Audio Editing for Beginners in Adobe Photoshop | Isaiah Cardona | Skillshare

Playback Speed

  • 0.5x
  • 1x (Normal)
  • 1.25x
  • 1.5x
  • 2x

Audio Editing for Beginners in Adobe Photoshop

teacher avatar Isaiah Cardona, Art Director & Motion Designer

Watch this class and thousands more

Get unlimited access to every class
Taught by industry leaders & working professionals
Topics include illustration, design, photography, and more

Watch this class and thousands more

Get unlimited access to every class
Taught by industry leaders & working professionals
Topics include illustration, design, photography, and more

Lessons in This Class

8 Lessons (26m)
    • 1. Intro

    • 2. Project Overview

    • 3. Audio Basics

    • 4. Finding Audio

    • 5. Adding Audio

    • 6. Editing Audio

    • 7. Exporting

    • 8. Wrap Up

  • --
  • Beginner level
  • Intermediate level
  • Advanced level
  • All levels
  • Beg/Int level
  • Int/Adv level

Community Generated

The level is determined by a majority opinion of students who have reviewed this class. The teacher's recommendation is shown until at least 5 student responses are collected.





About This Class

Learn how to add music or sound effects to your video projects!

Have you ever wanted to spruce up a video project with music in Adobe Photoshop? It’s actually pretty simple! In this class, you’ll learn how to add and edit audio using the Video Timeline Tool in Photoshop.

I’ve designed this class to help designers, content creators and others interested in video creation learn how they can take advantage of sound to elevate their videos. 

What you'll learn:

  • Fundamentals of audio storytelling
  • How to find royalty-free music 
  • Basics of adding and editing music in Photoshop

To help beginners understand the basics of audio editing, I have chosen to teach this class using Adobe Photoshop as it's a program many students are already familiar with so we can focus on the principles and techniques.

What you'll make:

At the end of this class, you will have created a video clip with audio, as well as gained some useful techniques and ways to approach sound, which you can apply, beyond this course, to future video projects.

What you'll need to complete class:

  • Adobe Photoshop (free trial of the software program at
  • Your own video asset or the provided sample file from the resources section

Additional resources:

Hungry for more? Check out my other Photoshop classes,

Animation in Adobe Photoshop: Create a Social Video to Promote Your Brand and Hand Drawn Animation in Photoshop to learn how to add motion and animation to your videos!


Looking for more inspiration? Head here to discover more classes on animation.

Meet Your Teacher

Teacher Profile Image

Isaiah Cardona

Art Director & Motion Designer


I'm a senior art director and motion designer from Kansas City with several years of experience in the advertising industry. And I enjoy bringing my energetic and playful animation style to client projects. Outside of work I enjoy exploring various illustration styles.

I've grown my skills over the years from learning from others and have always enjoyed sharing my knowledge with friends and colleagues. And now I get to share that knowledge with the Skillshare community.

Instagram | Pinterest | Dribbble | Giphy

See full profile

Class Ratings

Expectations Met?
  • Exceeded!
  • Yes
  • Somewhat
  • Not really
Reviews Archive

In October 2018, we updated our review system to improve the way we collect feedback. Below are the reviews written before that update.

Why Join Skillshare?

Take award-winning Skillshare Original Classes

Each class has short lessons, hands-on projects

Your membership supports Skillshare teachers

Learn From Anywhere

Take classes on the go with the Skillshare app. Stream or download to watch on the plane, the subway, or wherever you learn best.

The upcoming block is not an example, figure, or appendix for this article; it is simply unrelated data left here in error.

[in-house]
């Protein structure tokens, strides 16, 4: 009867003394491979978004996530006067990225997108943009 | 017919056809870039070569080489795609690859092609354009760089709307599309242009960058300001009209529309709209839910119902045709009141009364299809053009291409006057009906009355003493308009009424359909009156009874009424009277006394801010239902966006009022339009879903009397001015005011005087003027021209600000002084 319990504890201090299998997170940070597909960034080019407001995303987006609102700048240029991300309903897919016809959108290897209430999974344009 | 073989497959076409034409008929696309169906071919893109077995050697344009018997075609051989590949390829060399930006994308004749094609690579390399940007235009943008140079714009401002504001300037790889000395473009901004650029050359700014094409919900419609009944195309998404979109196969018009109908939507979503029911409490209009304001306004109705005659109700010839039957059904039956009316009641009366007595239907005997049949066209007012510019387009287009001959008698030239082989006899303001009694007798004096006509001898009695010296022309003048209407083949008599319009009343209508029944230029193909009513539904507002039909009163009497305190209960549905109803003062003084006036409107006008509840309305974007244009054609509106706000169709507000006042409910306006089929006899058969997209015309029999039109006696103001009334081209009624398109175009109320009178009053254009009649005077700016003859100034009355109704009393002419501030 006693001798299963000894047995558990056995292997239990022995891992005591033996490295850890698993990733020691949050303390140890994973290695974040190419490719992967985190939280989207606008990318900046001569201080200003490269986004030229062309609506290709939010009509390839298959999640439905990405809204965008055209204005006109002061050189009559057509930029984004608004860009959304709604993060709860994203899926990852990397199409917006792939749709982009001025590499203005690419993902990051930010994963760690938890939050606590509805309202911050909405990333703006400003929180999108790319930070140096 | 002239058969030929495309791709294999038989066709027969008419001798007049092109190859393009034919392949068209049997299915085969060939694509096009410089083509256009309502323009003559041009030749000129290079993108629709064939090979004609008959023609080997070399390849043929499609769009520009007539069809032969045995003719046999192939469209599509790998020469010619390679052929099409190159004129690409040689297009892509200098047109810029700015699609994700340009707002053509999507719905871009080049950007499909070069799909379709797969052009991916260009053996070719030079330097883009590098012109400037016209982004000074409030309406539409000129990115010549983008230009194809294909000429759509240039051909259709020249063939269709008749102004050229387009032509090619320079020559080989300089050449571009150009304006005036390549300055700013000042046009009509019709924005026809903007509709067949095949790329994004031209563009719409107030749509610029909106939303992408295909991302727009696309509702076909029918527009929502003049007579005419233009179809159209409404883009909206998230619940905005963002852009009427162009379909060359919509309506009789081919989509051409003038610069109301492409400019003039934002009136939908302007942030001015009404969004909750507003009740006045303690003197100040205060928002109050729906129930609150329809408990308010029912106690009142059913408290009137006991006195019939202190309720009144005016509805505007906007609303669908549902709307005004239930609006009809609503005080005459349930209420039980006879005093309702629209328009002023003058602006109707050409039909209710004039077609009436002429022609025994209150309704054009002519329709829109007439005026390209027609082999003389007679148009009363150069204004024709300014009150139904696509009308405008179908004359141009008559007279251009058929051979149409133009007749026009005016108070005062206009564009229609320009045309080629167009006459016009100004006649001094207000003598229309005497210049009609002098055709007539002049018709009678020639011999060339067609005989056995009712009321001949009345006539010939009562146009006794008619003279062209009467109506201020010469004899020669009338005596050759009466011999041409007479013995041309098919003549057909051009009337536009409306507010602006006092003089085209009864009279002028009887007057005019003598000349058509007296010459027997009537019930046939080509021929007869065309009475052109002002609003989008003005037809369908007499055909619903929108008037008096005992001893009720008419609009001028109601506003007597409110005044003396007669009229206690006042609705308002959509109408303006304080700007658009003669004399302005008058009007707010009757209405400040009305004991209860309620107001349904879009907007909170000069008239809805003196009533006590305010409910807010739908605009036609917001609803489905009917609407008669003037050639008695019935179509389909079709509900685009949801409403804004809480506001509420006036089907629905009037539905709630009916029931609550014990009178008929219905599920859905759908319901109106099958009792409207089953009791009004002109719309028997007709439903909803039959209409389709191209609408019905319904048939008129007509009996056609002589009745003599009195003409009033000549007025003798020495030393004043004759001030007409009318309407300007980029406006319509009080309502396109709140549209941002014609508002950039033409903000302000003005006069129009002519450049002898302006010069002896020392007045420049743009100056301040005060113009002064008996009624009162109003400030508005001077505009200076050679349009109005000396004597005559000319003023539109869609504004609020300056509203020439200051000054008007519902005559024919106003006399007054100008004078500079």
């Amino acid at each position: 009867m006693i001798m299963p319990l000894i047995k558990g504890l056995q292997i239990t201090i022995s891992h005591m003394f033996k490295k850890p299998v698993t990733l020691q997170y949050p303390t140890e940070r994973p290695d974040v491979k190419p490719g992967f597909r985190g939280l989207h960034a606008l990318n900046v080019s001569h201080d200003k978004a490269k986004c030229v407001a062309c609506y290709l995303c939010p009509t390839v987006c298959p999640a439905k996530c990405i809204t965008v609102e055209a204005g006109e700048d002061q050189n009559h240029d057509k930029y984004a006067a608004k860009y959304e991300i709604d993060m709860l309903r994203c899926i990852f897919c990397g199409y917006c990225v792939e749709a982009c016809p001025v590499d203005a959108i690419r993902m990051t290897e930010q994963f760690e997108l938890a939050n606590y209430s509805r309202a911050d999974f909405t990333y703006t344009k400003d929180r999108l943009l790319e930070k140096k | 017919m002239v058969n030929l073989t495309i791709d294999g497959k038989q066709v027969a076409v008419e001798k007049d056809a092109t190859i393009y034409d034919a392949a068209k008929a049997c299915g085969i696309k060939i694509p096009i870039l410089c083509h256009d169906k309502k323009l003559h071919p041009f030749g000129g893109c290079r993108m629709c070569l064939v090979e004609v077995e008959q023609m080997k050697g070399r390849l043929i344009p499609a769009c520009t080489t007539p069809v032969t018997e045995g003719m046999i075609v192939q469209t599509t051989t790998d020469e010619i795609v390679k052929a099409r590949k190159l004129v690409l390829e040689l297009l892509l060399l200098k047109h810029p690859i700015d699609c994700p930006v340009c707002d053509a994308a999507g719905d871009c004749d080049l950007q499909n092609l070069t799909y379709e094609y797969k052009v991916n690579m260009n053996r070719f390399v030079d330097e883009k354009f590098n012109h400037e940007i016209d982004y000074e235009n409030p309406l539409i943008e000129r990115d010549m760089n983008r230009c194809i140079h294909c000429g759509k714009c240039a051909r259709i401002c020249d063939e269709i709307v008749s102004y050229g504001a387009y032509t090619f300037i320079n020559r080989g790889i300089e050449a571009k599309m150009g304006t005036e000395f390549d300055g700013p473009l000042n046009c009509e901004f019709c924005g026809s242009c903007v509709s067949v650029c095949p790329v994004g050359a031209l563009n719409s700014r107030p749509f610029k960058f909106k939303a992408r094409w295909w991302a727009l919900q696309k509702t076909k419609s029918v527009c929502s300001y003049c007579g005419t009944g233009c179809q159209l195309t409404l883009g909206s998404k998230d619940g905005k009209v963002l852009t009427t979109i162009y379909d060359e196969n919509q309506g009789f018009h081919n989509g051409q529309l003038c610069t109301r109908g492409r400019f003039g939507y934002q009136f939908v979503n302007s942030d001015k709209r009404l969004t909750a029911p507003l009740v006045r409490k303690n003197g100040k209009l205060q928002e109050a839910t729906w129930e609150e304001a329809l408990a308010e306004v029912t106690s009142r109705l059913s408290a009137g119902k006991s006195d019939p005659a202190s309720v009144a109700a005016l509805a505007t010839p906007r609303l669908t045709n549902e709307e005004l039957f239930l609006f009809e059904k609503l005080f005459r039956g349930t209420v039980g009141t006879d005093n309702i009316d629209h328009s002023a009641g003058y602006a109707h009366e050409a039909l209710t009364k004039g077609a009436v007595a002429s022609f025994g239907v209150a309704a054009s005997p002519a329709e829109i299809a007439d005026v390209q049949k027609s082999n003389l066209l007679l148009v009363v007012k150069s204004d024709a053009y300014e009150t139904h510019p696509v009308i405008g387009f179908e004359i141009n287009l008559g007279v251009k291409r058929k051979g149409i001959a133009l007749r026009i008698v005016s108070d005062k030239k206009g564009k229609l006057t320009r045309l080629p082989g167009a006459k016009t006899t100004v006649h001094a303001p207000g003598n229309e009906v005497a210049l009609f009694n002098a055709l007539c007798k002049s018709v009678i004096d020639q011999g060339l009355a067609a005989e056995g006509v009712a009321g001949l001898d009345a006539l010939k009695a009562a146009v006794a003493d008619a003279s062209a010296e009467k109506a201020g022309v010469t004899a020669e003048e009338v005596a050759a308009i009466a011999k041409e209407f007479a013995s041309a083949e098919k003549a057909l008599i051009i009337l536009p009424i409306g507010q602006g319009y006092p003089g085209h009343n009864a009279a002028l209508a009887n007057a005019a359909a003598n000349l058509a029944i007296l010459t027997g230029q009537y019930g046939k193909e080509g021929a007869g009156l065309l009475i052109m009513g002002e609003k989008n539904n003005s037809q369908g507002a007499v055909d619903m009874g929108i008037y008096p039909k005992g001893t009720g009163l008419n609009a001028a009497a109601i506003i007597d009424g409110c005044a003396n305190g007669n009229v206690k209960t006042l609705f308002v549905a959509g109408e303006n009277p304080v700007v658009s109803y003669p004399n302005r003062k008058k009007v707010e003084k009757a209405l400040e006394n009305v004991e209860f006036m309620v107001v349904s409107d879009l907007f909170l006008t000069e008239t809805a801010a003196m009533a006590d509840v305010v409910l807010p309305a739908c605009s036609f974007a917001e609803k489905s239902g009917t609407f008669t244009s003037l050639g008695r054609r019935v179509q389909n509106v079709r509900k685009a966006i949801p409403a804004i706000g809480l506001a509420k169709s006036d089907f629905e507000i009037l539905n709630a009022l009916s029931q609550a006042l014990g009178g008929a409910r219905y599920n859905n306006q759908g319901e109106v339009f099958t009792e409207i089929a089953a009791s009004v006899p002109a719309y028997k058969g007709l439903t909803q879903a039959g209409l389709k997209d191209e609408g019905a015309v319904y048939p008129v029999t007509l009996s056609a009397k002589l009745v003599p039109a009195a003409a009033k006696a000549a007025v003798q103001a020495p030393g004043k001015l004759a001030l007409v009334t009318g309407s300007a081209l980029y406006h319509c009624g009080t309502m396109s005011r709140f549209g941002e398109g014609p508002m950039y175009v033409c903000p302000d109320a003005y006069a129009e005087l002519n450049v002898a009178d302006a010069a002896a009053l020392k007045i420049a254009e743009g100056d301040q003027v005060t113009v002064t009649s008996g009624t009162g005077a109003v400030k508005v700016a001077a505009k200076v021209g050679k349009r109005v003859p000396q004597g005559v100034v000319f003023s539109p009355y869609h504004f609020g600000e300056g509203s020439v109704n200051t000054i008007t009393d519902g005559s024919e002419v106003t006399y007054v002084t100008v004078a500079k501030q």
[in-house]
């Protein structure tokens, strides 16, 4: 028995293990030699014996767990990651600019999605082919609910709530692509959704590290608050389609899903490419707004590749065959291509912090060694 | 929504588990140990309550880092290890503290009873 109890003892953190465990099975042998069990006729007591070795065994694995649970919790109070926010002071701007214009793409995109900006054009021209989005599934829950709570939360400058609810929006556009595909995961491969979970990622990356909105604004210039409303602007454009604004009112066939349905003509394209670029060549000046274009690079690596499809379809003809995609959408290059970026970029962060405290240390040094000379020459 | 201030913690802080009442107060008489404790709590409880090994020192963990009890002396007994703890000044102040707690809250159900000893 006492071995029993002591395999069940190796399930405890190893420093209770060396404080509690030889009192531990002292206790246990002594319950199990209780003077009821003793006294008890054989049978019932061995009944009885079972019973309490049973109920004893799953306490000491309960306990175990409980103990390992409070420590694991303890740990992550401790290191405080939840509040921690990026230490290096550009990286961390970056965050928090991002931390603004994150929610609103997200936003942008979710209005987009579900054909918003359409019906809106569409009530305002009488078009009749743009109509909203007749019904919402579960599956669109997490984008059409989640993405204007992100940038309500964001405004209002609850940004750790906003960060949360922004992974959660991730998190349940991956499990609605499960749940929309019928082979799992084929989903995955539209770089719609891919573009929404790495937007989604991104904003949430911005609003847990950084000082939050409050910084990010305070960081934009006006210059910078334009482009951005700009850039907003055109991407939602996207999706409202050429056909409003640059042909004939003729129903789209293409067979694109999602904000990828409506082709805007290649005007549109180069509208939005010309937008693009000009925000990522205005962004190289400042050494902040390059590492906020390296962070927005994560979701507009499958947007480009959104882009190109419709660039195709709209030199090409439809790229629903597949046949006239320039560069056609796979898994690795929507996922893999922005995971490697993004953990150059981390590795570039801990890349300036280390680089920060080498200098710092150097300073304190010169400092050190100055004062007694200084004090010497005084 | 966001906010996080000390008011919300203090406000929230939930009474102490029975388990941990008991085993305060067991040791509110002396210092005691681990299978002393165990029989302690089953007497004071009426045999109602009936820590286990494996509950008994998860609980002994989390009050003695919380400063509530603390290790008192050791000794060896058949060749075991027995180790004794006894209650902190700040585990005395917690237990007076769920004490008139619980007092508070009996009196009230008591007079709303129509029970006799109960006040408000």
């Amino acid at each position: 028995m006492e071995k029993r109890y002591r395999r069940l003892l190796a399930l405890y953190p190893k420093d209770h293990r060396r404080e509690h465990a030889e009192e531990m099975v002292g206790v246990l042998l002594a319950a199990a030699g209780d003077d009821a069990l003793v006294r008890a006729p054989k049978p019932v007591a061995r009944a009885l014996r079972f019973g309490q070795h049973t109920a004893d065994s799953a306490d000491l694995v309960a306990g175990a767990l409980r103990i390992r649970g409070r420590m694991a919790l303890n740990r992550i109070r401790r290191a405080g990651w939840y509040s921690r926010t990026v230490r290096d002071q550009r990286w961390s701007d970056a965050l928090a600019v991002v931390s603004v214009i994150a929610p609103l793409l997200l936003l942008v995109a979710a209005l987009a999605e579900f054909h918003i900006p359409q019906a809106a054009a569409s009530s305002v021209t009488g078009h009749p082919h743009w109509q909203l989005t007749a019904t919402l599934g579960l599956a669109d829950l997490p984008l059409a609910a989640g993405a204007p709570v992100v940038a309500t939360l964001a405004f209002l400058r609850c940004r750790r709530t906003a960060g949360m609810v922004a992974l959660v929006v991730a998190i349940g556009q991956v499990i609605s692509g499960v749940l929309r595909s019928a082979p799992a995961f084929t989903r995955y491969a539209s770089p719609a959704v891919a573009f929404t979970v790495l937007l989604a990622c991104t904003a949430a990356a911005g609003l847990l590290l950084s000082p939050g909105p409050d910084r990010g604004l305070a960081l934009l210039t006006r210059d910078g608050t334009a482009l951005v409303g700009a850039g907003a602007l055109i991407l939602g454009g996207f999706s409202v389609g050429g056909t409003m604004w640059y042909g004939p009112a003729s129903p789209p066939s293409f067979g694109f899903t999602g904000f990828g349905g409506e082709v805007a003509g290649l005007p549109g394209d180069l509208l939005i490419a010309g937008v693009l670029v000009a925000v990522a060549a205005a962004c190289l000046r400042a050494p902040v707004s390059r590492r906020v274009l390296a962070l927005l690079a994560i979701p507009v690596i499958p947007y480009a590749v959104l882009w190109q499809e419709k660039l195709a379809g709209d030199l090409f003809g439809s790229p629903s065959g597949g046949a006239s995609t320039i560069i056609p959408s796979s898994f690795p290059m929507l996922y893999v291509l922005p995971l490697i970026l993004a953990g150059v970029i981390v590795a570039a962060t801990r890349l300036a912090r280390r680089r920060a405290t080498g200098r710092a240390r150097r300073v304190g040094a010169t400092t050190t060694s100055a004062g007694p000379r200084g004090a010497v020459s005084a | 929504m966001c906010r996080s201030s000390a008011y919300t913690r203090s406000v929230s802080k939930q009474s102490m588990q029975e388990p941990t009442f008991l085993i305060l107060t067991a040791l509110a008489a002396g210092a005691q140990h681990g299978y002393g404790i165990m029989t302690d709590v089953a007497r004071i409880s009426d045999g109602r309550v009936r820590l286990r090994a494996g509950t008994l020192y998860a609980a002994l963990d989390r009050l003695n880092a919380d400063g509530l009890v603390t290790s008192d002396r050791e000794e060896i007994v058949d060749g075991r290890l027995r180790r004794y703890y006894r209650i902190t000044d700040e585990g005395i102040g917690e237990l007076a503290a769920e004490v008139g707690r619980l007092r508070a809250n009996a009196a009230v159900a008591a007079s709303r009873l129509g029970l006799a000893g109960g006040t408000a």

1. Intro: Are you new to video creation and wanting a spruce up of video project with music or sound effects? If the answer is yes, then this class will be a perfect introduction to editing audio using Adobe Photoshop. Hey, I'm Isaiah Cardona and I'm an art director and motion designer with several years of experience creating video content for clients. My work has ranged from short form product testimonials to social media content and I developed a reputation for bringing energetic and playful animation style to my videos. When I first started out, I fixated a lot on how the video would look and oftentimes I would completely ignore how the sound could play a part in the storytelling process. If you relate with that, then this class is perfect for you as I've designed this class to help designers, content creators, and [inaudible] interested in video creation learn how they can take advantage of sound and elevate their videos. To be specific, this class will walk you through the fundamentals of audio storytelling, how to find audio and music, the basics of adding and editing music in Photoshop and how to export your video. I've chosen to teach this class using Photoshop as I believe it's easier to learn the basic skills in a program that a lot of students are already familiar with. Then these skills can be applied to other video editing programs in the future. I can't wait to see what you create, so let's discuss your project in the next lesson. 2. Project Overview: For this project, you will be adding music and the sound effect to an existing video asset. To help you get started, I have supplied a sample file and audio assets but I do recommend trying to follow the techniques from this class with your own video as it will really help you see how you can fully use these skills in real life application. Then your final video can be uploaded to a video platform like YouTube and shared with a link in the project section, plus add a sentence or two about your project. I always enjoy reading the personal story behind projects. In order to create your project, you will first identify your project needs, find music, add audio to your file, adjust audio around footage, and lastly, export your video. What's needed for this project? You will need Adobe Photoshop. If you don't have Photoshop, you can get a free trial, the software program, at For each lesson, I'll explain exactly what to do and how each step is going to help you in developing your audio, storytelling, and editing skills. To get started, gather your video assets or download the sample file from the resources section and I will see you in the next lesson. 3. Audio Basics: In this lesson, we will be discussing the basics of sound and its role in video. When it comes to video creation, it's common to fixate on how a video looks, that we often forget to think about how a video sounds, but sound plays a vital role in storytelling. It's said that 50 percent of your viewing experience is audio. A nice way I like to think of it is that the visuals tell a part of the story, but sound tells the audience how they should react to what's happening on screen. Audio also elevates the footage and adds emphasis and depth to on-screen events. There are three main types of audio and video. The first one is human voice, or a voice over is the spoken narration of your video story. Why is it important? Onscreen texts can tell the story you are showcasing, but verbal narration adds context as you can hear the excitement or seriousness in a person's voice. In my professional experience, I've seen how a message is strengthened by having a more personal touch that the audience can connect and empathize with. Music can be used as the feature audio or as a subtle backing that adds polish to a video and fills gaps in between talking, which I think is really important as we've probably all seen a video involving someone talking and seeing those long pauses of awkward silence when there was no music to help fill out that space. Outside of elevating the audio quality, music can be an important element as it can trigger a memory and resonate emotionally. The soundscape can paint the audio picture of a setting. Here's a great example. The video comes to life by the sounds of the city in traffic, and that's the job of sound effects to help bring to life environments or onscreen action. Pro tip, just as the use of sound impacts a viewer's experience, the lack of sound can be just as impactful when used wisely. Obviously, as mentioned with the music, having those awkward gaps of silence is not going to be a great experience, but utilizing silence strategically can actually help bring emphasis to the action happening on camera. To recap, we just discussed the three types of sound and how they are used. Having an understanding of the audio types and how they complete the full story of your video, not only will help you with our class project, but will be useful for all your future video projects. Now that you know the different kinds of audio, take a moment to review your video assets and list out the types of audio you need for your project. In the next lesson, I will break down how to find legally safe audio to use in your videos. 4. Finding Audio: In this lesson, I will break down music licensing and how to find safe music to use in your videos. When I first started creating videos for YouTube, I remember getting the copyright music notice and having my video restricted. After that, I learned about what music was safe to use in my videos. There are four kinds of music that you can use in your videos. The first one is stock music, which is recorded music that you can license for use in your video projects. Professionally, I use stock music the most, I use it for client video projects as these assets are credible and I don't have to worry about any restrictions or issues that my clients might run into. Next, you have licensing popular music. A lot of times big brands will purchase the rights to use popular songs and commercials. I worked at an agency that had big clients in the food service, in movie theater industries, and we would create national TV spots. That agency had a whole department that worked on getting licensing for media. Obviously, this group of music you'll probably won't be using for your projects, but it's good to know what all the options are. The third one is going to be Creative Commons. This is free music that allows you to legally use some rights reserved music in your videos. Typically, it requires you to credit the musician in the track. Next, we have public domain music, which is music to which no exclusive intellectual property rights apply and you're free to use in your video projects as you want. It's important to call out that this is going to be a very small collection of music and a lot of countries have different laws for public domain music. Typically, your two that you're most likely going to use are going to be Creative Commons or stock music. In the resources section, I have listed some sites you can use to find music or sound effects for your project. My favorite site to use is Mixkit. It has video, music, and sound effects that you can use in your personal or commercial projects. A watch out, for each site you use, it's important to verify the license and restrictions and not just the site, but each song or asset. Why? Because some sites like Mixkit, for instance, will offer a catalog, audio, but different conditions or restrictions. Where most may be completely free to use as you want, some come with restrictions like requiring [inaudible] are not allowed for commercial use. A pro tip, when looking for sound effects, sometimes you find better options when you consider and search for the sound mechanics versus looking for a specific subject. A great example is that for my class example, I wanted to find a sound effect for the delivery drone. But when searching drone, I was getting sounds for spaceships and large tactical drones. I thought about the actual sounds of a drone. Which were the spinning propellers, the humming sound, the sound of their small engine. Using those, I was able to find a great option using the keyword spinning. To recap, we discussed the four categories of music you can use, and what sets them apart. This is so helpful to understand your options as the more tools in your arsenal, the better you will be at creating unique videos. We also discussed some tips for searching for the right sound, by thinking of a different keyword. These search tips also help when it comes to searching for visuals on stock sites. Sometimes it just helps to think of different ways of describing what you're looking for. With all of that, now you're ready to find music or download assets from the resources section for your class project. In the next lesson, I will demo how to add music to your Photoshop file. 5. Adding Audio: So far, I've been providing you with the foundational knowledge of audio production. But in this lesson, I will walk you through the video timeline tool so you can start confidently adding music to your video project. To start out, go and open the video file asset you have in Photoshop. By opening up the video file directly, you get to skip the extra steps of having to set up your file and import the video. If you don't have the timeline panel setup, you can get to it by going to Window and then down to timeline. Next, I'm going to show you some of the key aspects of timeline tool that will be helpful to know. First, you have the play controls, which will be useful for playing back the video and audio. You have the global volume on an off button. Obviously for this project, you will want to make sure the volume is enabled. Then you have the gear which gives you the playback quality for video and allows you to loop the video. I like to check looping so I can rewatch the clip multiple times to check for adjustments. Next you have scissors icon, which cuts video and audio clips. Then lastly, you have the crossfade icon, which adds fade transitions to be your layers. Then going down to the audio track, we have some options which will be very useful for our project. But what is an audio track? It's the holder of audio clips. If you plan to have multiple audio clips and secession, you can have them all in line and one audio track. But if you plan to have audio clips overlap each other, then you will want to add more audio tracks. Now, let's take a look at those audio options. Each track will have a volume button to turn on and off the audio for that specific track. Then you have the music note, which starting at the bottom allows you to delete track, add a new audio track, replace, delete or duplicate an audio clip. Lastly, to add an audio clip. Let's go ahead and add our music clip using the audio option. First, I'm going to add the balls drop sound. Then I'm going to add the spinning rattle noise sound then the urban park and traffic sound clip. Then lastly, I'm going to add the comical, upbeat music track. You may be asking yourself, why didn't we just place the music file like we would with an image or video layer? The answer is that if you try placing audio file, it will be imported into the document as a smart object and you won't be able to make audio adjustments. You have to use the add audio option through the timeline panel. Pro tip, I always recommend reviewing audio files before importing them to figure out what portion of the audio you will want to use as playback and editing programs can be slow and sound can be distorted. I just walked through the video timeline tool in showed you some techniques and tips for adding your audio to video. Now it's your turn to grab your music assets or use the assets from the class resources and add them to your video file. If you run into any problems along the way, feel free to post questions in the discussions forum and I'll be happy to help you out. In the next class, I will share my strategies for adjusting your music to correspond with your visual. 6. Editing Audio: In this lesson, we will edit our audio so it aligns with the video. Before we get started, it's important to think how you want your music to align with the events of the video. For example, if you have an animation of a girl blowing her nose, you would want the sound to correspond with the tissue blowing in the animation. You would also have the volume rise as she blows harder, and fade out as she begins to slow down. Take a moment to think through when you want your sounds to come in, and how long you want them to play. One strategy you can use to help you work through aligning the audio with the video is to focus on aligning the shortest clip to the video and then working your way up to the longest audio clip you have, like bricks of a pyramid. I personally follow this process as it helps to align the short clips first, to better see what adjustments you'll need to make for a clip, that will play the full duration of a video. For example, if you have clips with people talking, you may need to fade in and out the music to multiple points around the talking clips. For my demonstration, I'll start by aligning the ball bounce clip to right before the package hits the floor. Next, I go to the start of the animation to a point when the drone enters the frame, and align the sound as I want to make sure the sound is playing when the viewer would be able to see the drone. If I start it before the drone was visible, it would be confusing to the audience. Next, I'm going to trim my clips to just the parts of the audio that I need for my video. A good example is that the box drop is going to be a very quick sound, so the audio clip will need to be shortened. To trim or shorten a clip, go to the clip you want, hover over one of the edges until you see the trim symbol. Click that edge and drag as needed. As shown here, trimming is going to be useful skill for all projects involving audio, as most of the time, you will need to trim an audio clip to fit your use. Next, I'm going to play through the video till the drone has flown out of frame. I know that I want the audio to no longer play after you stop viewing the drone. I'm going to clip the end of the audio here, and then I'm going to playback a little of the video to make sure everything is aligning as I want. This is a great practice as you may trim too much audio at first, and this practice allows you to catch that and make those corrections. I'm going to quickly trim the end of the music to the end of the video clip. I realized here that there's no action for the last bit of the video, so I want to actually trim the work area in the clips so that they end right after the drone completely exits frame. If you want to set the end of a play area to your current play spot, go to the timeline menu here, and then to the work area, and then set end at playhead as shown here. This is really helpful to quickly adjust the endpoints of the playable area of the timeline. Next, I'm going to trim the urban park and traffic audio clip. This is a great example of why it's helpful to listen to your audio ahead of time and plan out what portion of the audio clip you want. From listening to my clip, I know I want to actually remove a couple of seconds of the start of the clip. As you can see here, as you're dragging the edge of the clip, you'll get this overlay showing the start and duration, which helps me know when I trim down the clip to the point I want. Next, I'm going to show you how to split an audio clip. This technique is so useful for situations where you want to customize parts of an audio clip or you want to split a clip so you are playing part of the clip during one part of the video, and the other part during another. My urban part traffic clip starts out with noises from the city, which is perfect for the city scene, and then later in the clip, add some bird sounds, which I think will be nice for the home scene. In my example, I'm going to split the layer, so I can have the urban noises in the start, and have a brief break as the drone is in between the scenes, and then pick up with the more natural-sounding part of the clip when we get to the home scene. To split a clip, first, I'll select the layer and then click the scissors icon. Now I'm going to move the second part of the clip to the four seconds and fifth frame mark. Then last step is to trim the end of the second audio clip, as I want all my sound to be played during the right moments of time with the action. I don't want my music to just start and stop instantly, as it will sound very jerky. I also don't want all the audio clips to be the same sound level, as then they will all be competing with each other, and maybe hard to hear certain sounds. To avoid that, I'm going to adjust the audio clips' individual volumes, and add fades to them so the sound fades in and out, creating a more seamless audio experience. This step is going to be really helpful, and it's going to help elevate your video projects and help you have a more polished final piece. If you click on a clip and right-click or command and click the clip, that will bring up specific audio clip options. This is going to give you the option to adjust the volume, as well as adjust the fade in and fade out of the audio. This gives you the ability to mute this specific audio clip. I'm going to demonstrate adjusting the volume and fade in and out of my audio clips. I'm adding a fade in and out for all of my audio clips, except the package drops down as that audio clip already has a realistic start and stop, so all the sounds are audible. I will actually go in and reduce the volume of the drone, the music, and the urban part second clip by keeping the city sound and the package drop at a 100 percent. All my sounds are playing at a realistic tone throughout the video, and each sound can be heard. To recap, I walk through several processes for editing and aligning audio to video, and why they will make your audio flow better and sync professionally with your visuals. This included a way for laying out audio clips in your file, as well as methods for trimming and splitting your audio chips. While every video editing program is going to be different, these editing principles can be applied universally to your editing workflow. Now it's your turn. Using the audio files you've added to your files, start to edit your clips and tracks to align your sound up with your visuals. If you run into any problems along the way, feel free to post questions in discussions forum. I'll be happy to help you out. In the next lesson, I will walk you through exporting your project. See you then. 7. Exporting: In this lesson, I will show you how to export your video. There are to ways to export or render your video. You can either go through the Timeline menu, or File menu at the top, each will lead to the same render video pop-up so it's a personal preference, but I would recommend using the Timeline menu over the File menu as it's easier to get to, and fewer steps to export the video. After choosing your preferred way, you will get the render video pop-up. In here, you will want to make sure you have the correct name that you want, as well as selecting the location you want your video be saved to, and then all you have to do is hit that Render button. Now you know how to save out your final project in Photoshop. It's important to mention that every program has different options and steps to export video. Now it's your turn to export your project using your preferred method, and then upload your video to a video platform like YouTube or Vimeo, and copy the link to the video and add it to your project on Skillshare. Then I'll see you in the final lesson to wrap up this class. 8. Wrap Up: Congratulations on finishing this course. I really appreciate you taking the time to take my class and I hope that the exercises we walk through and the discussions that we've had have opened up some new ideas for you to integrate into your video creation practice. Through these lessons, we have discussed how to craft the audio story, how to source audio for your videos, and how it bring together the sound and video. Altogether, this gives you the basic techniques in ways to approach using sound in your video, which you can use in other video projects and with other video editing programs. I'm very excited to see what you create, so be sure to post your work to the project section of this class. Sharing your project with the Skillshare community is a great way to help inspire each other and continue growing. You can also find more of my work over on Instagram at isaiahcardonakc. If you're posting a project on there, feel free to tag me in your post or use hashtag Isaiah Cardona so I can also see it. If you would like more classes to help you learn motion graphics, then follow me on Skillshare and check out some of my other classes on motion design and animation. Thanks again for taking this class. I really appreciate you taking the time to learn these skills with me and I hope to see you again in another class. See you later.